Thursday, March 6, 2014

The 2014 Parliamentary Elections in India: A look at the Campaign and the trends

A look at the world of politics, statecraft, diplomacy and books

The Election Commission of India has announced the Poll Schedule and the upcoming 2014 Elections will be the longest and the most hard fought in Indian electoral history. Spread over a month, the 9 phases in which the Elections have been divided, are designed to move security forces around the country so that ;aw and order can be maintained. I expect this particular election to be violent as the Indian National Congress is facing the prospect of losing power and it is encouraging its storm troopers to disrupt the polls. Part of the strategy has been outsources to the AAM ADMI PARTY which has already started attacking BJP election offices and is threatening to  unleash unbridled violence as part of its campaign. Unfortunately, the rapid decline of the Congress  has made the AAP the only visible symbol of the social constituency which once supported the Congress at least in the urban pockets of northern India. The BJP and the Congress have attacked each other with guston and verve and of course, the Congress has used its courtiers to hurl the worst kind of abuses at the BJP Prime Ministerial candidate: Narendra Modi. Mani Shankar Iyer, a Cambridge educated factotum of the ruling dynasty mocked Modi by calling his a "chai wallah" and the Foreign Minister of India Salman Kurshid even used the word "impotent" to describe Modi, words that have outraged the Indian public. The rhetorical assault launched by the Congress Party is directly proportional to the slide in iys electoral fortunes. The BJP, on the other hand, has maintained studied silence and has not responded in kind.

The real reasons for the ease with which the NDA led by the BJP is hurtling towards victory are to be seen in the changing character of the Indian electorate. India is a young country in terms of its demography and the first time voters represent an aspirational  India which want better jobs, education, health and civic infrastructure. This group is not into the old style identity politics by which political parties played one caste against the other and cobbled up a majority. Modi has taken young India by storm as he connects successfully with the young by his vision of a vibrant India in which modern Industry and Infrastructure will usher in a better life syle and improve the living standards of the people. He has successfully demonstrated the efficacy of his model of development in Gujarat. Business confidence will certainly improve and much needed Foreign Investment will start flowing once the corruption infested Congress regime is unsaddled. Apart for the young voters and the issue of corruption, there are other issues that are playing out in the minds of the voter. There is a perception that India's standing among the major nations of the world has falled during the watch of the UPA II. The lack of respect for Indian concerns and the manner in whcih USA treated a senior diplomat, Devyani Khobragade, did not go down well in India. The electorate is angry that the dignity of an Indian woman, a diplomat and a representative of India was slighted is so egregious a manner. On the foreign policy front, Modi who attacked Pakistan for its barbarity in killing Indian soldiers and by drawing pointed attention to the frequent incursions into India by China, Modi has signaled that the image of a soft India will be contested. The Economy is in shambles and only Gujarat is showing double digit growth figures. The UPA regime tried to fudge poverty figures and derive propaganda by making it appear that its flagship schemes like the rural income schemes have made a difference to the lives of millions. The truth is that the schemes like the rest of the UPA was riddled with corruption and very little actually reached the people.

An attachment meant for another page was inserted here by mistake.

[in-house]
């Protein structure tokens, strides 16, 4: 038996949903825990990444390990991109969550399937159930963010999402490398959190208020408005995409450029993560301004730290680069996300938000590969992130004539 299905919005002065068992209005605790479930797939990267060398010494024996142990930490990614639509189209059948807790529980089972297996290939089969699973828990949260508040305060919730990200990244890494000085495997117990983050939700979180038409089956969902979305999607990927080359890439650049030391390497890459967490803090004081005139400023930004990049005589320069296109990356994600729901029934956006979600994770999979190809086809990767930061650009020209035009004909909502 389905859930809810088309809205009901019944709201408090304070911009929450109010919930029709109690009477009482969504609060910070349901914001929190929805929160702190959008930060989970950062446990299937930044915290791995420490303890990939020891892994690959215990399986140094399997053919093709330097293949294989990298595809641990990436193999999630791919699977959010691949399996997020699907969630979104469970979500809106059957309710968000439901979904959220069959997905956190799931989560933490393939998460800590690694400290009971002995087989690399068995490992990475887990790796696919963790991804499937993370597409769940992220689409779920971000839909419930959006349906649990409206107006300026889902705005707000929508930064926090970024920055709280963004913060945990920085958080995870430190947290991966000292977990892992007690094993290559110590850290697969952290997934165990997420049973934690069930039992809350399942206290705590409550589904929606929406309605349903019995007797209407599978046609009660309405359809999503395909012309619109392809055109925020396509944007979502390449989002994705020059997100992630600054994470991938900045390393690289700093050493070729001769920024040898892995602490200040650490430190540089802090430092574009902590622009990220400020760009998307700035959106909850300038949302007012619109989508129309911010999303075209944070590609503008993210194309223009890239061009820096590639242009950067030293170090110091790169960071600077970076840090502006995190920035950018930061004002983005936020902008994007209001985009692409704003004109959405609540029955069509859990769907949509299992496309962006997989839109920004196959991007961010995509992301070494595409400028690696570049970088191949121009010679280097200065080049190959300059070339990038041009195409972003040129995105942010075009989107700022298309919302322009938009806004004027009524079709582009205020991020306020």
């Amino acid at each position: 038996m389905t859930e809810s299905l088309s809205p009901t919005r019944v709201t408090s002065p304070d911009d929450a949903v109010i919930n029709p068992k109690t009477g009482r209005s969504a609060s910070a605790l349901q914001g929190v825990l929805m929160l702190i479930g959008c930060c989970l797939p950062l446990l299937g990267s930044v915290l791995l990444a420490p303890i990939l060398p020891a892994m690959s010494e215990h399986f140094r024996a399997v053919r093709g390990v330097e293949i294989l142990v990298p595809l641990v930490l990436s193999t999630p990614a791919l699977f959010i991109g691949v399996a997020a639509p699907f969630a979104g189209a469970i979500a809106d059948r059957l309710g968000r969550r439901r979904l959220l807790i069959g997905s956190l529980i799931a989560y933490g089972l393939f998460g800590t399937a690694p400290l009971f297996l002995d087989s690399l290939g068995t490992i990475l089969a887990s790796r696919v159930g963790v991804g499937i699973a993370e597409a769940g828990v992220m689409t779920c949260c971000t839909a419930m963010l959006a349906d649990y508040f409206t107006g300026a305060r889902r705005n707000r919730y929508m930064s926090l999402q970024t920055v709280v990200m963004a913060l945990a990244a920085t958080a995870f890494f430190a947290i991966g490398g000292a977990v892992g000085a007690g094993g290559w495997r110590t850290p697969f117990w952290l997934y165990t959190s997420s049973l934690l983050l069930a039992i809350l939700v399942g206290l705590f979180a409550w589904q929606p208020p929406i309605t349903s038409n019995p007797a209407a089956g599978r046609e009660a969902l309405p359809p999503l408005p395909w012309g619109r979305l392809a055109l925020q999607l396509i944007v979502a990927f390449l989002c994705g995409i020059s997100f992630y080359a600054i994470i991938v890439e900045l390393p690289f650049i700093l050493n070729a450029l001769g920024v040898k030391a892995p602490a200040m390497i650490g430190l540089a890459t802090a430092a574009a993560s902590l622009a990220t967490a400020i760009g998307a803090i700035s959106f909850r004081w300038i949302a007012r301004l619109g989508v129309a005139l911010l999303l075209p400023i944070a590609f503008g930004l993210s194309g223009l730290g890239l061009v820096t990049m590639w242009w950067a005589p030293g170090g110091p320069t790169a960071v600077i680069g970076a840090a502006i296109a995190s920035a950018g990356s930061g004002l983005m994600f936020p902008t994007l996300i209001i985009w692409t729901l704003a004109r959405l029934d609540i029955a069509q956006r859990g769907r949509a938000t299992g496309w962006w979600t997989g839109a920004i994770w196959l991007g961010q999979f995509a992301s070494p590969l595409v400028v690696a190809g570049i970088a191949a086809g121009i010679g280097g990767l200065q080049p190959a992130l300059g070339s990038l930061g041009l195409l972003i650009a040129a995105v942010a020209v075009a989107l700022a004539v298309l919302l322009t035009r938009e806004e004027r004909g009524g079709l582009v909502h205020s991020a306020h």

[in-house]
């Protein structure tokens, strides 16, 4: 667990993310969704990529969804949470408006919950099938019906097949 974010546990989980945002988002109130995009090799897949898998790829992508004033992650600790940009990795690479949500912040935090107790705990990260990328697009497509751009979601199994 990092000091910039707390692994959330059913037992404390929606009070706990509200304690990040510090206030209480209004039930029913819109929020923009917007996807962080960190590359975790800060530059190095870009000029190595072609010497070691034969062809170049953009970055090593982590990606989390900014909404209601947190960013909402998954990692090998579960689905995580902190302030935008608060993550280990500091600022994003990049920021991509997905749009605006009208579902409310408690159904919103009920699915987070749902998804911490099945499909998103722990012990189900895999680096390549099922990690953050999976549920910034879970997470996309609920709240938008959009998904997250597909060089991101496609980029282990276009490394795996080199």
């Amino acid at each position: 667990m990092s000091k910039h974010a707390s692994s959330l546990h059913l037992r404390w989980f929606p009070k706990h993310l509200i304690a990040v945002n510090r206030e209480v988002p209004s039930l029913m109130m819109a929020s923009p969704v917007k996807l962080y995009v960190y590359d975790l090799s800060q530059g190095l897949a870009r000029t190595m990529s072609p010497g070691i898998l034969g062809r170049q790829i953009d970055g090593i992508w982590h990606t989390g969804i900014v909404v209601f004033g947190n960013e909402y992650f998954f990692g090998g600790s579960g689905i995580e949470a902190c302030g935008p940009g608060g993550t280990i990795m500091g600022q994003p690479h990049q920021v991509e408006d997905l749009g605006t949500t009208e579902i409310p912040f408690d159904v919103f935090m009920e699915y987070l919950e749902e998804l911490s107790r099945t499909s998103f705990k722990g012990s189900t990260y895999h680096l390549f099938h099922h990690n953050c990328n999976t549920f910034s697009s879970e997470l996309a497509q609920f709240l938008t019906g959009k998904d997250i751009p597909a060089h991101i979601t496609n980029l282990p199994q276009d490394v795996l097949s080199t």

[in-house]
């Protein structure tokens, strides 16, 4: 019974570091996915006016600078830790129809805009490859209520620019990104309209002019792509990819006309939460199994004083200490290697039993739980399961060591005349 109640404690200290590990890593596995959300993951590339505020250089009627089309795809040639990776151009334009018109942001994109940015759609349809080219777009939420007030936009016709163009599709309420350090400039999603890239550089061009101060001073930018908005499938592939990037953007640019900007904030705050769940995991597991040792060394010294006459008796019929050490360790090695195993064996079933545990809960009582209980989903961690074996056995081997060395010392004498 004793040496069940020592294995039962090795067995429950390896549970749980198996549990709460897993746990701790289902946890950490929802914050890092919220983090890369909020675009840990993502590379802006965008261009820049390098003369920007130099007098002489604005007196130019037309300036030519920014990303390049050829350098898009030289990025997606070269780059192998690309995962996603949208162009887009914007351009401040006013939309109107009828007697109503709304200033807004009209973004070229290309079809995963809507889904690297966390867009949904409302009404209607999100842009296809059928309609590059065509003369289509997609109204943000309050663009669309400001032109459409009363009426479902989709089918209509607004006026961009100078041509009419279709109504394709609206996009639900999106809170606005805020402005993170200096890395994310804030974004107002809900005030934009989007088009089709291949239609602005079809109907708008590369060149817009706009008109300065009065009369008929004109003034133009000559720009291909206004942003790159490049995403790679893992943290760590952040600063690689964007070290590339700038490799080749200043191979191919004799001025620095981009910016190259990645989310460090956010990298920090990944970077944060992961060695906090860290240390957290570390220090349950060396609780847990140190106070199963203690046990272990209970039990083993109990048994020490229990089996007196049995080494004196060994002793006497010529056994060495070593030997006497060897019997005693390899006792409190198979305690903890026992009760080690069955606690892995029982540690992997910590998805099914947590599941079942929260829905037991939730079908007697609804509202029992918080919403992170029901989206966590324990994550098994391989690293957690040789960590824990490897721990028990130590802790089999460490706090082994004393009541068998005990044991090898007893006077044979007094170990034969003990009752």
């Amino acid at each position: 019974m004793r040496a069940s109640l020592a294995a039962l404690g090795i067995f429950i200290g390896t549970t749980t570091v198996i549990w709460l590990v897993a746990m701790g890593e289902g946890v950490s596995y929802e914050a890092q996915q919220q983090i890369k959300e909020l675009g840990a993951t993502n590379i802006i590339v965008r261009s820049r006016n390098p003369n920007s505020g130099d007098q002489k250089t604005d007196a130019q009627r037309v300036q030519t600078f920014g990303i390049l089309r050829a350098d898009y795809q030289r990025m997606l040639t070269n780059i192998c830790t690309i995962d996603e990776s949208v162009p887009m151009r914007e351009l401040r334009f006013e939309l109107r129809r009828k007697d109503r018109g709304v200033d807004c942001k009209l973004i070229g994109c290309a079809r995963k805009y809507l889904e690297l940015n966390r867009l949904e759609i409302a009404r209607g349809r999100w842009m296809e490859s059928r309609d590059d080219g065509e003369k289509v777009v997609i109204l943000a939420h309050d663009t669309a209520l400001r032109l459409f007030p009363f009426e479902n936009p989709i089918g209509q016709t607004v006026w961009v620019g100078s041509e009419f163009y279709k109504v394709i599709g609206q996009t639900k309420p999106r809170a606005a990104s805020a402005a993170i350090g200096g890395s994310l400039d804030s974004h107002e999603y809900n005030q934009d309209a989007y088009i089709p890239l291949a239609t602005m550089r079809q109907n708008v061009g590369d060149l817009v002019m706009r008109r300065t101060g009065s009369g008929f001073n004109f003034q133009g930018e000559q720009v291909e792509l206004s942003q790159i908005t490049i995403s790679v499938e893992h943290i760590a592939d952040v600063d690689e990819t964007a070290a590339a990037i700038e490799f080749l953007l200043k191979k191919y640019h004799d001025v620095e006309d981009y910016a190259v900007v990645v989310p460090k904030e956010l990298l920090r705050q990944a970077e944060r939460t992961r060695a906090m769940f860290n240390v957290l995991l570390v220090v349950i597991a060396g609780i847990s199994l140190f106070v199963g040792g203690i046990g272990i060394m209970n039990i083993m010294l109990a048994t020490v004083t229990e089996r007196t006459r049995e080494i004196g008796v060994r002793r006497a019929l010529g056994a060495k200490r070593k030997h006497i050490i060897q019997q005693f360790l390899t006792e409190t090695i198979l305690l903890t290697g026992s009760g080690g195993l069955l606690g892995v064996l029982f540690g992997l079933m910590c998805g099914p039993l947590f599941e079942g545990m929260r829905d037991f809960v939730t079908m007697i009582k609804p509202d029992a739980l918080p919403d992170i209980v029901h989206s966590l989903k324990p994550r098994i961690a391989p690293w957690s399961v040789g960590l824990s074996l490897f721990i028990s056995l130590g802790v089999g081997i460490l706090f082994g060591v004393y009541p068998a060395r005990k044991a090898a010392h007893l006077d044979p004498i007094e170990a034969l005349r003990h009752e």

Political mismanagement has  also helped the NDA. The Congress for purely electoral  gain decided to divide the state of Andhra Pradesh and hoped that the formation of Telengana will ensure a substantial win in the Telengana region. Even here the electoral gain is not for the Congress but the local ally and the BJP. The unseemly politics over the release of the killers of Rajiv Gandhi has paid put the chances of a Congress revival in Tamil Nadu. Senior leaders like the discredited P Chidambaram have no where to go. Even in the 2009 General Elections, Chidmabaram was actually defeated in the Sivagangai parliamentary election but got himself declared elected by fraud and this time he will be defeated if he stands anywhere in Tamil Nadu.

The BJP is coasting to a target of around 230 to 249 seats at the moment. In Uttar Pradesh and Bihar which together contribute 120 seats the BJP is likely to win around 80 and set the stage for Narendra Modi;s appointment as Prime Minister of India. Both these politically crucial states are in the hands of regional satraps who have failed in the onerous task of governance. UP has seen nearly 250 riots during the past few months and the regime of the Samajwadi party has only given a thumbs up to law breakers known in local parlance as "goondas". Nitish Kumar broke his alliance with the BJP hoping to tie up with the Congress but that has fallen through and in the upcoming election he will bite the dust.

By the time Mid May 2014 arrives India will have a new government and the election of Narendra Modi looks certain.

1 comment:

Bahu virupaksha said...

I was right in my prediction that the Congress and its allies will resort to the worst kind of rhetoric in the course of these elections.